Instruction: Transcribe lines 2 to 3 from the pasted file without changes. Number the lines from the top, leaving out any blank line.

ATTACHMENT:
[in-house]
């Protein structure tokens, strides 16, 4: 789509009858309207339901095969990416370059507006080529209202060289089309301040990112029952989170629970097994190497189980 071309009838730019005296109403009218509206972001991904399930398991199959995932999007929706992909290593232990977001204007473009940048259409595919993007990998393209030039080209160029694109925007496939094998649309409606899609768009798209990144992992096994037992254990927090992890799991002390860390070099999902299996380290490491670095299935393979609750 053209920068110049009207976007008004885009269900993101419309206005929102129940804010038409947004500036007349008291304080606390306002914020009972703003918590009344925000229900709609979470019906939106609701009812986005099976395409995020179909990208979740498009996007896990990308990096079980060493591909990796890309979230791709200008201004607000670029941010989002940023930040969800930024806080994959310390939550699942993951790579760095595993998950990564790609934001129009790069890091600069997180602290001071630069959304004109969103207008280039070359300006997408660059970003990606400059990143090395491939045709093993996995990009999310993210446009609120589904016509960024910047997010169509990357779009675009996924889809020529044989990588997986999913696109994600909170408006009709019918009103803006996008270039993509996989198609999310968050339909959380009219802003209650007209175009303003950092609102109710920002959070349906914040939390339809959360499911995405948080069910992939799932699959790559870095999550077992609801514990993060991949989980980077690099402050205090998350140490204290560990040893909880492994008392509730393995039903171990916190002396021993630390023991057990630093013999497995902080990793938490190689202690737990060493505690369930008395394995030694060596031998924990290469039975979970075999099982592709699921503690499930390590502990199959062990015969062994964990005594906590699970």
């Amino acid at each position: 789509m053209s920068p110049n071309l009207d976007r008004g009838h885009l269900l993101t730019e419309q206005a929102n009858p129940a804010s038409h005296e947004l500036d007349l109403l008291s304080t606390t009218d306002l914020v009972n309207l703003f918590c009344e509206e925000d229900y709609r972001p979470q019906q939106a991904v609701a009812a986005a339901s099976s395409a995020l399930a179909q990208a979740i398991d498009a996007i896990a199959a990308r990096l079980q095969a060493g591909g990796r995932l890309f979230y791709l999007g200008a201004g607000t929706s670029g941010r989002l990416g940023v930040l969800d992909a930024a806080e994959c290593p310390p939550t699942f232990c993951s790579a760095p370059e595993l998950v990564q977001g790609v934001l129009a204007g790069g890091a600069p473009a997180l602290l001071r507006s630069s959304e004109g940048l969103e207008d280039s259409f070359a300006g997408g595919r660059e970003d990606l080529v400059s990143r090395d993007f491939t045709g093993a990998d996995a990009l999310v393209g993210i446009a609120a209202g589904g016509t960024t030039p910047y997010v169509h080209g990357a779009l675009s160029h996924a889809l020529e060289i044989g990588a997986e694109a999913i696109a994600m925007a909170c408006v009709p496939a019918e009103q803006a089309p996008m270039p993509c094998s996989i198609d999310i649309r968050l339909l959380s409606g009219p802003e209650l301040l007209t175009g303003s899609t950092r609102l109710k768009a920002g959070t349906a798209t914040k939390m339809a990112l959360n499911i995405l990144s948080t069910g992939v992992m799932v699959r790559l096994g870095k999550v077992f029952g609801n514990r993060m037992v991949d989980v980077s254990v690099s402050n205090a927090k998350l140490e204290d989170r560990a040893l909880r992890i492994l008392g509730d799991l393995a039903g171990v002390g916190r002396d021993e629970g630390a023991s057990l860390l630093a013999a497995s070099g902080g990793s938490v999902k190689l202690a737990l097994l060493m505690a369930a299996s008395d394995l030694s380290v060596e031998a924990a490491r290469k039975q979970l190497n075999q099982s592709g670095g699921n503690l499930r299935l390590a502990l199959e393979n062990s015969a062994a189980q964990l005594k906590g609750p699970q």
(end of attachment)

């Protein structure tokens, strides 16, 4: 789509009858309207339901095969990416370059507006080529209202060289089309301040990112029952989170629970097994190497189980 071309009838730019005296109403009218509206972001991904399930398991199959995932999007929706992909290593232990977001204007473009940048259409595919993007990998393209030039080209160029694109925007496939094998649309409606899609768009798209990144992992096994037992254990927090992890799991002390860390070099999902299996380290490491670095299935393979609750 053209920068110049009207976007008004885009269900993101419309206005929102129940804010038409947004500036007349008291304080606390306002914020009972703003918590009344925000229900709609979470019906939106609701009812986005099976395409995020179909990208979740498009996007896990990308990096079980060493591909990796890309979230791709200008201004607000670029941010989002940023930040969800930024806080994959310390939550699942993951790579760095595993998950990564790609934001129009790069890091600069997180602290001071630069959304004109969103207008280039070359300006997408660059970003990606400059990143090395491939045709093993996995990009999310993210446009609120589904016509960024910047997010169509990357779009675009996924889809020529044989990588997986999913696109994600909170408006009709019918009103803006996008270039993509996989198609999310968050339909959380009219802003209650007209175009303003950092609102109710920002959070349906914040939390339809959360499911995405948080069910992939799932699959790559870095999550077992609801514990993060991949989980980077690099402050205090998350140490204290560990040893909880492994008392509730393995039903171990916190002396021993630390023991057990630093013999497995902080990793938490190689202690737990060493505690369930008395394995030694060596031998924990290469039975979970075999099982592709699921503690499930390590502990199959062990015969062994964990005594906590699970």
């Amino acid at each position: 789509m053209s920068p110049n071309l009207d976007r008004g009838h885009l269900l993101t730019e419309q206005a929102n009858p129940a804010s038409h005296e947004l500036d007349l109403l008291s304080t606390t009218d306002l914020v009972n309207l703003f918590c009344e509206e925000d229900y709609r972001p979470q019906q939106a991904v609701a009812a986005a339901s099976s395409a995020l399930a179909q990208a979740i398991d498009a996007i896990a199959a990308r990096l079980q095969a060493g591909g990796r995932l890309f979230y791709l999007g200008a201004g607000t929706s670029g941010r989002l990416g940023v930040l969800d992909a930024a806080e994959c290593p310390p939550t699942f232990c993951s790579a760095p370059e595993l998950v990564q977001g790609v934001l129009a204007g790069g890091a600069p473009a997180l602290l001071r507006s630069s959304e004109g940048l969103e207008d280039s259409f070359a300006g997408g595919r660059e970003d990606l080529v400059s990143r090395d993007f491939t045709g093993a990998d996995a990009l999310v393209g993210i446009a609120a209202g589904g016509t960024t030039p910047y997010v169509h080209g990357a779009l675009s160029h996924a889809l020529e060289i044989g990588a997986e694109a999913i696109a994600m925007a909170c408006v009709p496939a019918e009103q803006a089309p996008m270039p993509c094998s996989i198609d999310i649309r968050l339909l959380s409606g009219p802003e209650l301040l007209t175009g303003s899609t950092r609102l109710k768009a920002g959070t349906a798209t914040k939390m339809a990112l959360n499911i995405l990144s948080t069910g992939v992992m799932v699959r790559l096994g870095k999550v077992f029952g609801n514990r993060m037992v991949d989980v980077s254990v690099s402050n205090a927090k998350l140490e204290d989170r560990a040893l909880r992890i492994l008392g509730d799991l393995a039903g171990v002390g916190r002396d021993e629970g630390a023991s057990l860390l630093a013999a497995s070099g902080g990793s938490v999902k190689l202690a737990l097994l060493m505690a369930a299996s008395d394995l030694s380290v060596e031998a924990a490491r290469k039975q979970l190497n075999q099982s592709g670095g699921n503690l499930r299935l390590a502990l199959e393979n062990s015969a062994a189980q964990l005594k906590g609750p699970q």